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In 2000 Bishop William Oden of the North Texas Conference led a group of clergy to the Czech Republic as part of the In Mission Together initiative of the General Board of Global Ministries of the United Methodist Church. Our former senior pastor Gary Mueller was a member of this group. The In Mission Together program seeks to partner congregations in covenant relationships. Partnerships are for a minimum of three years (renewable) and consist of financial support of $3600 a year and the exchange of gifts, letters, and mutual visits. Most of these partnerships are between American and eastern European congregations. The North Texas Conference has entered into a conference partnership with the Czech-Slovak Conference.
Inspired by his experience, Rev. Mueller encouraged our church to enter into a partnership with a Czech congregation. After a unanimous vote FUMC was assigned the United Methodist congregation in the town of Trebon. This picturesque town located about two hours south of Prague, lies in the Czech state of Bohemia. It boasts a16th century castle and is famous for its modern spa facilities. Despite a population of around 9000 it is served by only two churches, United Methodist and Roman Catholic. The two congregations enjoy friendly relations, occasional joint services, and pulpit swaps once a year.
Rev. Richard Novak pastors the Trebon Methodist church. Situated in a park like setting the church building was dedicated in 1924. About 35 persons worship here and despite its small size the church effectively ministers to the surrounding population. They have had an especially impressive impact on area youth. Financial support from FUMC has made a visible impact on the Trebon church. With partnership funds they have painted and refurbished their facility, replaced a dead computer, supplemented Rev. Novak’s salary, and kept his car running. He uses his car to provide pastoral care to area residents and evangelize in neighboring towns. When they replaced the old rickety wooden folding chairs with new comfortable padded ones their weekly attendance rose. They hope to be able to offer English lessons to the town’s children in the near future. A bulletin board with pictures and information about their partner church in Denton is prominently displayed in their main worship space.
Individual and groups have now visited our partner church in Trebon, Czech Republic three times. The first of what we hope are a number of group visits occurred Sept. 20- Oct. 6, 2003. This trip was organized by Jane Graner and cost $1900 plus extra for meals and personal expenses. Future trip will probably be in the same price range. The following is a reprint of an article that appeared in the North Texas United Methodist Reporter on Oct. 31, 2003.
On September 29 twelve persons from First United Methodist Church of Denton embarked on an eight day study/mission trip to the Czech Republic. Rev. Dr. Jim Porter, our senior pastor, and I served as co-leaders. Our main goal was to meet and offer support to our partner church in the Czech town of Trebon. For several years our church has participated in the In Mission Together program of the GBGM where American congregations are partnered with congregations mainly in Eastern Europe.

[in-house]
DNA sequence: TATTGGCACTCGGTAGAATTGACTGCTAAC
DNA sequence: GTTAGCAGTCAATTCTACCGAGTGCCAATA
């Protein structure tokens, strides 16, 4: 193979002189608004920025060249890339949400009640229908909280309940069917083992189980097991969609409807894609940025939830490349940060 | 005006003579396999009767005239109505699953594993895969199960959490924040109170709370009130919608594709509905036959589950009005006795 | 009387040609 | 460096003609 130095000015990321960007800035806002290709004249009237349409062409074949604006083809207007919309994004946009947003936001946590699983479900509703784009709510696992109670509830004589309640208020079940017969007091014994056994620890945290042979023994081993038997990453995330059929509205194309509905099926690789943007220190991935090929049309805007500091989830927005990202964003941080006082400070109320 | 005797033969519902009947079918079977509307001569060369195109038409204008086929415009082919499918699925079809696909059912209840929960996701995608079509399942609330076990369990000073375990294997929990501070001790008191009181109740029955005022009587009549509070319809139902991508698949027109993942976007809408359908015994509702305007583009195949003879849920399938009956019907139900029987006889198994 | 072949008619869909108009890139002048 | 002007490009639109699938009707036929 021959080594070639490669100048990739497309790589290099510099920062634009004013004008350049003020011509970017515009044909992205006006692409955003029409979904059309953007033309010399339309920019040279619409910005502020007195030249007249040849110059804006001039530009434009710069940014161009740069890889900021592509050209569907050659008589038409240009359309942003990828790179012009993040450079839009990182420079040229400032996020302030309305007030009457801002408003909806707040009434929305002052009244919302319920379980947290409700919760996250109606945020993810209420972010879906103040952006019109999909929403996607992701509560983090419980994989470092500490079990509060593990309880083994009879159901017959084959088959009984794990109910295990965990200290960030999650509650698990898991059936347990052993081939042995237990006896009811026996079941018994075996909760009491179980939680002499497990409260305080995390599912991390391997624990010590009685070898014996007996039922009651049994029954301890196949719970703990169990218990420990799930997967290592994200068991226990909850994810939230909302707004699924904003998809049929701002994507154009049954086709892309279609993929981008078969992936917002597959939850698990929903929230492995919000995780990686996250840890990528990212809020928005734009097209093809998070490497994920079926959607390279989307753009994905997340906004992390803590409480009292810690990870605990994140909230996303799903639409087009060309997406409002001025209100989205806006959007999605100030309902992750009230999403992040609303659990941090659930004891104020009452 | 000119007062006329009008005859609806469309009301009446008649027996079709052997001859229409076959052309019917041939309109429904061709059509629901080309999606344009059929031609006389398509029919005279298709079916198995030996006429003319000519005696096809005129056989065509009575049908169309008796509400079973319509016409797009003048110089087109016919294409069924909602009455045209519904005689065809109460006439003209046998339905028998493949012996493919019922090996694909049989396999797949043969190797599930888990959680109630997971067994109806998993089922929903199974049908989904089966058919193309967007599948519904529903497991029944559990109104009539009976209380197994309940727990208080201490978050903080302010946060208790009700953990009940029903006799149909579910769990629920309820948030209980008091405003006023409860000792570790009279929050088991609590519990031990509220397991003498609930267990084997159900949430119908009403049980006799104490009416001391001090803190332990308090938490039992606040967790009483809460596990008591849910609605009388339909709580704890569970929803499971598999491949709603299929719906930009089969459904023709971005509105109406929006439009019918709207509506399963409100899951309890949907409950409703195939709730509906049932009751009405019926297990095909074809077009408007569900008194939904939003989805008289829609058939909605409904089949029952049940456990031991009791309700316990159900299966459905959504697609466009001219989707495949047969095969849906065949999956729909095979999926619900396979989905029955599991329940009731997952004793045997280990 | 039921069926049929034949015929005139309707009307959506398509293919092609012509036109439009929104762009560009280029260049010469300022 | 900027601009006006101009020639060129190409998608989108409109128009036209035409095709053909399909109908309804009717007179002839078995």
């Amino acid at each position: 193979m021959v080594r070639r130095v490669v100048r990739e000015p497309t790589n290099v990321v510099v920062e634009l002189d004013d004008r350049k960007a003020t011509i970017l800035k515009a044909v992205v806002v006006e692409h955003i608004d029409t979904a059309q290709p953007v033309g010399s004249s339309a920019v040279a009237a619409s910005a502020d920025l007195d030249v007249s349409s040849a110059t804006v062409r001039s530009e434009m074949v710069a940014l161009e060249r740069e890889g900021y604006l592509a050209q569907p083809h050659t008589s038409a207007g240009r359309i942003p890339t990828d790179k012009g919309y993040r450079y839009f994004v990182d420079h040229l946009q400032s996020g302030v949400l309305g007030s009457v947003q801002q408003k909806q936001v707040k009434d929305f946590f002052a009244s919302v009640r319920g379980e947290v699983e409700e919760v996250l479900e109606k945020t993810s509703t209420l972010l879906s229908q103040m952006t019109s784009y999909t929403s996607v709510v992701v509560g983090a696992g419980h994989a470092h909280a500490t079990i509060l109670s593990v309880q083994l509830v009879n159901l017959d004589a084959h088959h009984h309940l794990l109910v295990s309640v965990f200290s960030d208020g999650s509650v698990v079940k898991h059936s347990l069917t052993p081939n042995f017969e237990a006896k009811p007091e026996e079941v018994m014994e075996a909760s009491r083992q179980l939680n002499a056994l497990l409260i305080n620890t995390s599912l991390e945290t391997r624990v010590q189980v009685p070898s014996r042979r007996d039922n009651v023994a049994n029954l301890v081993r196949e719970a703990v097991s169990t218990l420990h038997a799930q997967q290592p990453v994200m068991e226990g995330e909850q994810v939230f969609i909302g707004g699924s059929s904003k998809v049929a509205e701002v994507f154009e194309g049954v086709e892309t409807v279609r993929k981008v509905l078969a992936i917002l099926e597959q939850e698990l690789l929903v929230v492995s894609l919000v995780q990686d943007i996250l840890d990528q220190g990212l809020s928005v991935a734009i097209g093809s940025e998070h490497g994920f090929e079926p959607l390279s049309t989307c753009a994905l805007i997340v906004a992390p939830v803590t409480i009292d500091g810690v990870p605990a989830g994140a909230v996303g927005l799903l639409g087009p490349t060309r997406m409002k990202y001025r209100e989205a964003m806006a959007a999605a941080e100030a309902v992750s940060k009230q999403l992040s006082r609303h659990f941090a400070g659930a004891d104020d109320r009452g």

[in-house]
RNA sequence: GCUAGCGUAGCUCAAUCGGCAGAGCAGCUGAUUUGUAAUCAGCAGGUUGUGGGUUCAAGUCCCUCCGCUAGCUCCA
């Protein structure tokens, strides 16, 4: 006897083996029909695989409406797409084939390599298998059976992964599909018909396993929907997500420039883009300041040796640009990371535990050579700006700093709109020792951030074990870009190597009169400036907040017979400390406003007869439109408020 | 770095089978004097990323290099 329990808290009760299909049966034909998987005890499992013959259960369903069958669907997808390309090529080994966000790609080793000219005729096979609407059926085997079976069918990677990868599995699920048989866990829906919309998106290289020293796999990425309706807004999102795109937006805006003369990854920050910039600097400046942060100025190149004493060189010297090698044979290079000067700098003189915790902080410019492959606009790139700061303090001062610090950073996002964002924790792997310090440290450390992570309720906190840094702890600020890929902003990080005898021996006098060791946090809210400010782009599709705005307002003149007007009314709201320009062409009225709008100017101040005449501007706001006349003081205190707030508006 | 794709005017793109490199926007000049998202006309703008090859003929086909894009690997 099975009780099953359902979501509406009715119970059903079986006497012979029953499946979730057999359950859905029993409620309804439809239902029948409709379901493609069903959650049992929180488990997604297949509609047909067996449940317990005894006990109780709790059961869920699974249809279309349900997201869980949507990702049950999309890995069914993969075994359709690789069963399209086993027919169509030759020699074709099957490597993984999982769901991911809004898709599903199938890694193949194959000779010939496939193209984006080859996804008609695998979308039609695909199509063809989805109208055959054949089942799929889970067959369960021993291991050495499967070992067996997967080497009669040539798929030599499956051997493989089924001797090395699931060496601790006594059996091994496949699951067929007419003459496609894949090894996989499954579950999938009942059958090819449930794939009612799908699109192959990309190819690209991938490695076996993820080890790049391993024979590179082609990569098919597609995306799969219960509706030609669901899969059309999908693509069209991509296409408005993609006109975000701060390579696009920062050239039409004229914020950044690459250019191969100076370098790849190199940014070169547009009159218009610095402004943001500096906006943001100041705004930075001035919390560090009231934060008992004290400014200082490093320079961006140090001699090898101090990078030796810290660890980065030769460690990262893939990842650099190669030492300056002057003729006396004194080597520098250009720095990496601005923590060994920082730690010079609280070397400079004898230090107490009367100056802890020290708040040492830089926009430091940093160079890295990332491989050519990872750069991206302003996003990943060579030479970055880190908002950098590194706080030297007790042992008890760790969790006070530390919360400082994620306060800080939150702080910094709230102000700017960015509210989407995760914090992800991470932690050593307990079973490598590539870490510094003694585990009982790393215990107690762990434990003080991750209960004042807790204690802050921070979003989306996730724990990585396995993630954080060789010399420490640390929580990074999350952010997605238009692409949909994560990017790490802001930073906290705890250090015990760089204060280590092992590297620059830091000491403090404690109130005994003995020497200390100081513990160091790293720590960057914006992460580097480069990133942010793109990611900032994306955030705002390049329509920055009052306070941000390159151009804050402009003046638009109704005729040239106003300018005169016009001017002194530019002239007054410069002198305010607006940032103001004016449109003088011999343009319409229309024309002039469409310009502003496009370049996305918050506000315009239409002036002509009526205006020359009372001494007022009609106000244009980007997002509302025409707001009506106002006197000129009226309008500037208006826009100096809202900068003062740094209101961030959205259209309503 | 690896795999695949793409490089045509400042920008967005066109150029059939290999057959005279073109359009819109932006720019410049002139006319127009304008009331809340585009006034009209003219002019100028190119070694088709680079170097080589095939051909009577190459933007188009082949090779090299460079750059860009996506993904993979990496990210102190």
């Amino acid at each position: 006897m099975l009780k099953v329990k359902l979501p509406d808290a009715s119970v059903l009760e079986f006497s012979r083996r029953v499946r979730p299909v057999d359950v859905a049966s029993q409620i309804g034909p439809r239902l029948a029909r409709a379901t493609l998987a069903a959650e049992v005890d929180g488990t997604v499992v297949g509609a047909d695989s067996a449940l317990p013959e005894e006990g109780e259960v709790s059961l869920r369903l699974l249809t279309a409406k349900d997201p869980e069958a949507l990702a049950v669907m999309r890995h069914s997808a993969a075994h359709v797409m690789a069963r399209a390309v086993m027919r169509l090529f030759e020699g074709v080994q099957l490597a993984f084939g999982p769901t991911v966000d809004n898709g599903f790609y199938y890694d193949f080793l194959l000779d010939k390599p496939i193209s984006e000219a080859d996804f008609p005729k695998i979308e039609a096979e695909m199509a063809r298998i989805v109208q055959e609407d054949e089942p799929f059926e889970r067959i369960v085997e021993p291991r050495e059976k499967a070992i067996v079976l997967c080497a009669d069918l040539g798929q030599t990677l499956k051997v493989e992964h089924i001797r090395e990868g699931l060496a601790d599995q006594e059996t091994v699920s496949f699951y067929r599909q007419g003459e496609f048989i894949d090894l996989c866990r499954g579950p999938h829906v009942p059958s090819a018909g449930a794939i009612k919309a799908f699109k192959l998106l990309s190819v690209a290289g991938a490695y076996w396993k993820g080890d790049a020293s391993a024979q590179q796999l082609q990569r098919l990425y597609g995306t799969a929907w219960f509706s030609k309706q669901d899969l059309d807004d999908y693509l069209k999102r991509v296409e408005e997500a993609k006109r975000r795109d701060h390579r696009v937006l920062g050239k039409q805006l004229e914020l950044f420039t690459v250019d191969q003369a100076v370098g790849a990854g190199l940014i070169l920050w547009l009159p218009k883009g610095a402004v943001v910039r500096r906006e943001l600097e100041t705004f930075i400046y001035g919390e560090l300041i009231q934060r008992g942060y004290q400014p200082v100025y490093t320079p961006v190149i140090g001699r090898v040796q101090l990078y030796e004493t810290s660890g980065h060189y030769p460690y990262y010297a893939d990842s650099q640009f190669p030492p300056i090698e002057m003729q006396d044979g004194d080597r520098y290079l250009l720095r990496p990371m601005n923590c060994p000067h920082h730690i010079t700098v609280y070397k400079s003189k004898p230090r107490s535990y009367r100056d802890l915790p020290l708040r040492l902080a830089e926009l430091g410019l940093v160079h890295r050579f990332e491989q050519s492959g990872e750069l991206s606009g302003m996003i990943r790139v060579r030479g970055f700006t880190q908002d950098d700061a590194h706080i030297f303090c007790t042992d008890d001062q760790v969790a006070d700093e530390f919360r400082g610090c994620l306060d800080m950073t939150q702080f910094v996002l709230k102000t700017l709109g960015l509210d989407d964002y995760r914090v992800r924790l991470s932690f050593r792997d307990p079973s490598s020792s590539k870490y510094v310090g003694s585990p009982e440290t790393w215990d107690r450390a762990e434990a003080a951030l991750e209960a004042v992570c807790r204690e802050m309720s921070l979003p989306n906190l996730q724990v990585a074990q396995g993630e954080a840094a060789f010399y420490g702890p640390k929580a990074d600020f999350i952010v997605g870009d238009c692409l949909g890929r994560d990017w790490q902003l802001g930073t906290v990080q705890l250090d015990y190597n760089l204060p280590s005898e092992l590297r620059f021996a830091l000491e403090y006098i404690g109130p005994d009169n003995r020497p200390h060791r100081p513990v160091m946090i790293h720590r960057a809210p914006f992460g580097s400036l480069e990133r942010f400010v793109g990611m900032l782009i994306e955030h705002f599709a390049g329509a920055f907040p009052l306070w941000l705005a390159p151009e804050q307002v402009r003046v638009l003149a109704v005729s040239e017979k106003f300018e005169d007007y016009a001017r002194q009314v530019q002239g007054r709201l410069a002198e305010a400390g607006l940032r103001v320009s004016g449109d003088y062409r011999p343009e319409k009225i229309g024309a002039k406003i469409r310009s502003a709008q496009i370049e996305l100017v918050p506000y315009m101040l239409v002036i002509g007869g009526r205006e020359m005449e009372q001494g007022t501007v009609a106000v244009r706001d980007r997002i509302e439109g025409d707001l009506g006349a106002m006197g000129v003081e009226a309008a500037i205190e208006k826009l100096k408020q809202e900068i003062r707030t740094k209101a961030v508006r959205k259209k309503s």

After meeting with Czech program coordinator Jana Krizova and Trebon pastor Richard Novak during a personal visit in June 2002, I became determined to bring a group from Denton to meet these remarkable folks. In this former Communist country where 40% of the population is atheist and church attendance is low, Christians can feel isolated and overwhelmed at the task of bringing the Gospel to their neighbors. The Methodists in Trebon did not want us to come and work. They did not want us to build anything or paint something. They simply wanted us to visit. They did not want our labor; they wanted our presence.
Our first stop was the capital city of Prague. There we visited with the General Superintendent of the Czech/Slovak annual conference Josef Cervenak and former superintendent Vilem Schneeberger. They shared with us the struggles of being a small denomination in an atheistic country. Afterwards we traveled to the Prague suburb of Horni Pocernice to visit the Christian Help Center. This agency provides transitional housing and counseling to homeless families. About 60% of their clients are Roma (Gypsy) and the Center provides much needed assistance to a very persecuted minority. The Center gladly receives Volunteers In Mission teams.
From Prague we traveled on to Trebon. There we met again with Jana and Richard and received warm welcomes. We toured Trebon as well as several towns where they had conducted recent evangelistic campaigns. Saturday night we hosted the Trebon congregation to a dinner at our hotel. At first everyone felt shy and awkward but before long we were talking and laughing with our new friends. Despite the language barrier we found ways to communicate. At one point Richard and I were trying to talk in German in which neither of us is proficient. We finally just started to laugh and Richard smiled and said, "Babylon!" Well if Saturday sometimes felt like the tower of Babel then Sunday felt like Pentecost as we each heard the Gospel in our own language. In a truly moving worship service we sang, read scripture, shared testimony, and received communion. Jim was invited to preach. In what many felt was the highlight of the service everyone recited the Lord's Prayer in his or her own language. There were few dry eyes among either Czechs or Americans. After exchanging gifts we reluctantly said good bye but resolved to come again. The Trebon congregation has asked for individuals from our congregation to come for several months and teach English. Several of us are already considering their offer.